Crawley woman joins Boob Crew to raise awareness of breast cancer

Kreena Dhiman from Crawley is just one of eight women who have been affected by breast cancer and now form part of Avon's newly created Boob Crew
Kreena Dhiman from Crawley is just one of eight women who have been affected by breast cancer and now form part of Avon's newly created Boob Crew

A Crawley woman is part of a new team who are raising awareness of the importance of checking for the signs and symptoms of breast cancer.

Eight women, including Kreena Dhiman, 38, are Avon’s newly created Boob Crew.

Kreena Dhiman from Crawley is just one of eight women who have been affected by breast cancer and now form part of Avon�s newly created Boob Crew

Kreena Dhiman from Crawley is just one of eight women who have been affected by breast cancer and now form part of Avon�s newly created Boob Crew

An Avon spokesman said: ‘By sharing their own stories, the Boob Crew hope to raise awareness of the importance of self-checking.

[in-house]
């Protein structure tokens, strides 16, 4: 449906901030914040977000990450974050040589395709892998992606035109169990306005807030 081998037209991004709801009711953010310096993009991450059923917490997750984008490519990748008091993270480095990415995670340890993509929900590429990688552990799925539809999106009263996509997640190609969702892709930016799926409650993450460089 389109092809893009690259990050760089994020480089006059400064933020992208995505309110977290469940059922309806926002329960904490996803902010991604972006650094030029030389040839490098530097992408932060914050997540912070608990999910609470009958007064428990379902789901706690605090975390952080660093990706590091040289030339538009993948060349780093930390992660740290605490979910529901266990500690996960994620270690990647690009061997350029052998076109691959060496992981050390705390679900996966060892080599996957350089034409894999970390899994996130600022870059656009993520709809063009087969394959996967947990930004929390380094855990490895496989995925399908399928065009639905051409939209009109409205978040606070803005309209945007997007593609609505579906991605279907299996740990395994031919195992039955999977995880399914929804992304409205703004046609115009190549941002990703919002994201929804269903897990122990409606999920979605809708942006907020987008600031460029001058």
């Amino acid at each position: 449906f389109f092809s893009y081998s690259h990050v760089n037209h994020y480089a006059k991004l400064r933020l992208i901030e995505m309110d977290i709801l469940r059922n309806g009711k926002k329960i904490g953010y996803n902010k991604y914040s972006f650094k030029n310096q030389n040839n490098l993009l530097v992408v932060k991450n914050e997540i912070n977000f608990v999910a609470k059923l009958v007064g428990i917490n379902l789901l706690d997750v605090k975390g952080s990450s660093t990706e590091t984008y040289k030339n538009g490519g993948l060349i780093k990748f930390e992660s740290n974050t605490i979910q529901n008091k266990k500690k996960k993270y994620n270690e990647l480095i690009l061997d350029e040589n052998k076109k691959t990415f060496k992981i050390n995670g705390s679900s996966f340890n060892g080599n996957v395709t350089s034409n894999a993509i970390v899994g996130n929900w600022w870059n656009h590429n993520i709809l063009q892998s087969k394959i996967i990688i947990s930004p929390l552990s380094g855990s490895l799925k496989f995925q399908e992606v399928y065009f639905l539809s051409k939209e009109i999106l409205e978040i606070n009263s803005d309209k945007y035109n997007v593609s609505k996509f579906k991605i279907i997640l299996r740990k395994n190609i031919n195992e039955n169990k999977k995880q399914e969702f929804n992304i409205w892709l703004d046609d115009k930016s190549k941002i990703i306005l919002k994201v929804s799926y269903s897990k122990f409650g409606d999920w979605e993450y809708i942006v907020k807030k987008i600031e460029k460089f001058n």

“Speaking first-hand about their own breast cancer journey and not knowing what to look for or even checking their boobs regularly, this amazing boob crew of women want to ensure that no woman is left in the dark about breast cancer, knows the signs and symptoms and knows where to go to get help.”

Kreena said: “I was pretty unaware when it came to the signs and symptoms of breast cancer.

“I finally went to the doctor with an inverted nipple which didn’t want to sort itself out.

“I now know this is can be a sign of breast cancer. I was diagnosed with grade 3, hormonally sensitive breast cancer in a matter of days.”

She underwent surgery, chemo and radiotherapy.

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She said: “Initially, I underwent a single mastectomy and full node clearance on my left side. From there I underwent IVF to freeze embryos in case chemotherapy stole my fertility.

“A couple of months after radiotherapy I was back in surgery and had my second breast removed and a reconstruction.

“My biggest fear was hair loss. The more it fell out, the more of a victim I became and the less I recognised the girl staring back at me in the mirror.”

She added: “I think saying you are ‘free from cancer’ is a really dangerous term to use. None of us know if we are free from it, or if we are somehow just keeping it at bay.

“If I manage to change someone who isn’t breast aware to check for abnormalities and potentially save a life then my work hasn’t been in vain. We need to make breast checking instinctive.”

For more information visit: www.coppafeel.org/avon/getting-to-know-your-boobs/